The Benefits of Creating a Charitable Giving Plan

The Benefits of Creating a Charitable Giving Plan

Crafting a charitable giving plan is an efficient way to organize your intentions, identify causes that matter to you and develop tax-efficient giving strategies. It also serves to involve family members in philanthropy and instill in them an attitude of giving for generations to come.

When selecting which causes to support, it’s essential that you have an in-depth conversation about your values and priorities. Consider enlisting the help of your financial advisor or family members as you begin prioritizing your list.

Organize Your Intentions

Organizing your intentions can help you prioritize the causes that matter most, avoid reactive last-minute giving that doesn’t further your purpose, and leave a lasting legacy. A charitable plan is an invaluable tool to guide you through this process and guarantee that your generosity is meaningful, sustainable, and efficient.

Many donors begin their strategy for charitable giving by consulting with friends and family, as well as well-known, publicly available sources like GuideStar or for advice.

Research also indicates that donors are increasingly turning to their existing financial advisors for assistance. These trusted professionals are able to ask philanthropic questions not often addressed by peers or family members, such as what drives a donor to give and how they can identify a cause or organization aligning with their values.

When making charitable planning decisions or an ongoing giving program, it’s essential to keep your intentions in mind as you select a nonprofit and create the vehicle for giving.

Identify Your Causes

Identifying your causes is a crucial first step when creating a charitable giving plan. It allows you to prioritize your giving and decide which charities best reflect you, your family’s values and the company’s.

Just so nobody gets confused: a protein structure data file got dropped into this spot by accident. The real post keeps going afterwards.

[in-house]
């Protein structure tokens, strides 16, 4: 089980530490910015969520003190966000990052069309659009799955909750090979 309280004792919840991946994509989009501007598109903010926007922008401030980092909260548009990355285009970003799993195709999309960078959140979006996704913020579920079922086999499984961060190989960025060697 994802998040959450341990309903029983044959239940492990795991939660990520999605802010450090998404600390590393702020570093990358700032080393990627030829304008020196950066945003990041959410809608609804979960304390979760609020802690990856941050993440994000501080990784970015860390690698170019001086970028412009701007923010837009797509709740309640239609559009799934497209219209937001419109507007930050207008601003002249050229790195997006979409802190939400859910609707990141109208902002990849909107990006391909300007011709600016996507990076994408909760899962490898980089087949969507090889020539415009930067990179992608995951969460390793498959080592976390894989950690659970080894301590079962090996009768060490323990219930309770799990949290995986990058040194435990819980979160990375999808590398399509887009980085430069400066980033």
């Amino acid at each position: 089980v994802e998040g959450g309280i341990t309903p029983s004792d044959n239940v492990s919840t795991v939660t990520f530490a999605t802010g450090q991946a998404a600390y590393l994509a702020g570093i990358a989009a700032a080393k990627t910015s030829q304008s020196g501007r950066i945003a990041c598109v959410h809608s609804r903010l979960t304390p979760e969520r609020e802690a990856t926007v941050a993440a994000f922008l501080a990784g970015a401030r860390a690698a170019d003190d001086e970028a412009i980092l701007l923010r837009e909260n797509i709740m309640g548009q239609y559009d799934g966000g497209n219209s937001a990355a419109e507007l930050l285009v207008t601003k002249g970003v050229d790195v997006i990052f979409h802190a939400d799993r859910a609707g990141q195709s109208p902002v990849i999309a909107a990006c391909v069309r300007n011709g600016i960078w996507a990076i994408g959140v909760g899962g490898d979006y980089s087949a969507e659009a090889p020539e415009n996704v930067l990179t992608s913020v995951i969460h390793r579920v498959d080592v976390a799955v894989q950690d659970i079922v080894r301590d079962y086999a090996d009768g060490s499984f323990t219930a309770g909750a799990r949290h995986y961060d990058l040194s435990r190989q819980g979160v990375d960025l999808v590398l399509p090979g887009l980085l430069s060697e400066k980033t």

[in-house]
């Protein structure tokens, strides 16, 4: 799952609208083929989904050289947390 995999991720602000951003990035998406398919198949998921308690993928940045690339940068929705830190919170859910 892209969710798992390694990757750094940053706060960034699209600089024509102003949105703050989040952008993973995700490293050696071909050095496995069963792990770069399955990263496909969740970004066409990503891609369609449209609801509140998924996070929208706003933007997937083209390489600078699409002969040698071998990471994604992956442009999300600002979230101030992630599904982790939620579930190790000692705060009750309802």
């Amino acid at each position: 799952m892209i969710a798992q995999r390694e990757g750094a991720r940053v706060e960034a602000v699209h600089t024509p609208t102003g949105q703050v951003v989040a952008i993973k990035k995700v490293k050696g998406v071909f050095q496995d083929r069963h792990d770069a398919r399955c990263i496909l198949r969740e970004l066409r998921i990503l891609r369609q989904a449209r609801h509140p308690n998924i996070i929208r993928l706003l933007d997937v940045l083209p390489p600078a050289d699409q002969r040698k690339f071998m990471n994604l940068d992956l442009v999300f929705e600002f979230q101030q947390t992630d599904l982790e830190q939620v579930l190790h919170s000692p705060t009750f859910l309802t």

If you’re new to philanthropy, it can be tempting to donate money to every cause that takes your fancy. But before doing so, take time to consider a charity’s mission statement, desired outcomes and program effectiveness.

One way to assess a charity’s effectiveness is by reviewing its record of success with previous donors. You can do this by reviewing its reports and speaking to its board.

Ask friends and experts for recommendations on the most effective charities in a given cause area. For instance, global health and animal welfare have specialist charity evaluators who can suggest top organizations within those fields.

Establish Tax-Efficient Giving Strategies

When creating a charitable giving plan, there are several tax-efficient strategies you can utilize. These include donating appreciated stock, qualified charitable distributions and donor-advised funds.

Gifting appreciated securities provides you with a tax deduction for their fair market value at the time of donation, and if the securities are later sold, neither you nor the charity pays tax on capital gains.

Donating to a donor-advised fund is an increasingly popular giving strategy, offering the benefit of taking advantage of an upfront income tax deduction on the value of the contribution. Furthermore, it makes it simpler to maintain an established pattern of charitable giving and streamline record keeping.

Another tax-efficient strategy is bunching, which involves consolidating years’ worth of charitable donations into one year. This can allow your itemized deductions to exceed the standard deduction amount*.

Involve Your Family

Establishing a family charitable giving plan is an excellent way to foster connections between your loved ones and leave behind a lasting legacy of philanthropy. Depending on their ages, levels of independence, and strengths you may want them involved in only one aspect or all aspects of it.

When including your family in charitable giving, it’s essential to start the conversation in an open and respectful manner. This could involve holding a conversation that highlights each family member’s values and passions for philanthropy, or having a meeting that outlines your financial objectives.

Children, grandchildren and other family members should be included in philanthropic planning to develop responsible financial stewardship as well as instill a giving mindset that will be passed on to future generations. Furthermore, engaging younger generations in charitable giving maximizes the effect of each donor’s gifts, leading to more total dollars going towards causes that matter most to each individual.

Rooney Carter

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